“It’s a chain town now,” Reiss admits. “The chains, they’re hard to compete with. They not only have the money to buy the real estate and build it right to begin with, they have huge purchasing advantages.” Also, he says, people who move to Tallahassee from bigger cities may have already developed a taste for, say, Chili’s, in their hometown. They will naturally gravitate to the restaurant when they move here, making Chili’s and others of its type “very formidable in the market.”
Kalfas is much less charitable to the out-of-town competition.
“I don’t believe in the chains. I think it’s the worst thing in the world that’s come to Tallahassee,” he says. “If you don’t like me, fine, but please spend it with a local person. You don’t see (chains’) names on the scoreboards at the high schools or at church functions. Please spend it with Dick Anthony (owner of Anthony’s) or Andy (Reiss) or George (Koikos, owner of Georgio’s and Torreya Grill). Keep the money so it works in Tallahassee.”
And that’s an attitude that carries over to purchases for his business – he patronizes local firms for his produce and seafood – and in his personal shopping.
“I don’t go to Wal-Mart,” Kalfas says. “If there’s a local hardware store, I try to spend my money there. I won’t buy a car any place but a Tallahassee dealer.”
“What I hear here is not unlike anything I hear in any other city, and that is, ‘The chains are killing us. The chains are hurting the independent operator,’” says association executive Dover. “And there is no doubt they probably are in many cases.”
What’s government got to do with it?
And the influence is twofold.
For starters, between the state offices and higher education, government is the industry here in town. While the education level of the average resident is high and palate sophisticated enough to enjoy Kool Beanz, Sage, Cypress and Mozaik, the vast majority of folks in this town aren’t pulling in top salaries or being issued American Express Gold cards to do business.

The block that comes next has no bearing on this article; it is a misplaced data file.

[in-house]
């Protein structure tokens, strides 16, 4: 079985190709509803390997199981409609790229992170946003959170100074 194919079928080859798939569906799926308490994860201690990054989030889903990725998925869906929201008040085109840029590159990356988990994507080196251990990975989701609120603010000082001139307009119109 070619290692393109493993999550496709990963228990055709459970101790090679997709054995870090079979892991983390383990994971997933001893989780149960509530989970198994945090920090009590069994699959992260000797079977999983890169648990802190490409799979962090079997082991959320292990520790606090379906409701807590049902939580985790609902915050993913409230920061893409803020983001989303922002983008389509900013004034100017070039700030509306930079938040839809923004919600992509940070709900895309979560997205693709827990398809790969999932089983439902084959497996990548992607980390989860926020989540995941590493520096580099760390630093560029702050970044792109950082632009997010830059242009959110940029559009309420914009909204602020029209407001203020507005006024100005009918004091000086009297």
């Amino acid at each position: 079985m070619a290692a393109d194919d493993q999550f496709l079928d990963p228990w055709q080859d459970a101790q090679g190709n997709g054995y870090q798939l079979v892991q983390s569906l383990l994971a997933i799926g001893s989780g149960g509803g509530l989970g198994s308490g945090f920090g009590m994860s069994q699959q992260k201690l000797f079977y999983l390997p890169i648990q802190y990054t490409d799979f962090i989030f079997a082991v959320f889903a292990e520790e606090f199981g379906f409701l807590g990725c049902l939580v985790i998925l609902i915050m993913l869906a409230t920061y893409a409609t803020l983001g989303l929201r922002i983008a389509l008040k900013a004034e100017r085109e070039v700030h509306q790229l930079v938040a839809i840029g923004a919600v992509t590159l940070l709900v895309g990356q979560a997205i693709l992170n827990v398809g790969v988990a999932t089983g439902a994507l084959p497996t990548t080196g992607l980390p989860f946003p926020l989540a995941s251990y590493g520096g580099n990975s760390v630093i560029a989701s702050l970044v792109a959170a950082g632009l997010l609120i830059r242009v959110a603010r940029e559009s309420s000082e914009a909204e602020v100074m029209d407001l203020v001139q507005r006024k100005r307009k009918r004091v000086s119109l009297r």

“Sure you have a sophisticated palate, but how many times a year area you going out and dropping a hundred bucks or more for two for dinner? Your anniversary? Birthday?” Reiss asks.
While he had a successful 27-year run with Andrew’s 2nd Act, when he reopened a new restaurant in the space, Reiss purposefully made Andrew’s 228 “more casual, more contemporary and more reasonable.”
The second government influence is the often unforeseen consequences of regulations and legislation.
Many restaurants took a big hit in July 2004 when a statewide referendum banning smoking in workplaces and most food-service settings took effect.
“I am thrilled personally having a smoking ban. I’m not a believer in smoking,” says Kalfas. But the ban “hurt me probably half a million dollars a year for two years.” Almost immediately afterward, smoking was allowed in most outdoor settings, leading to the addition of an outside deck on Kalfas’ Silver Slipper and several other Tallahassee restaurants.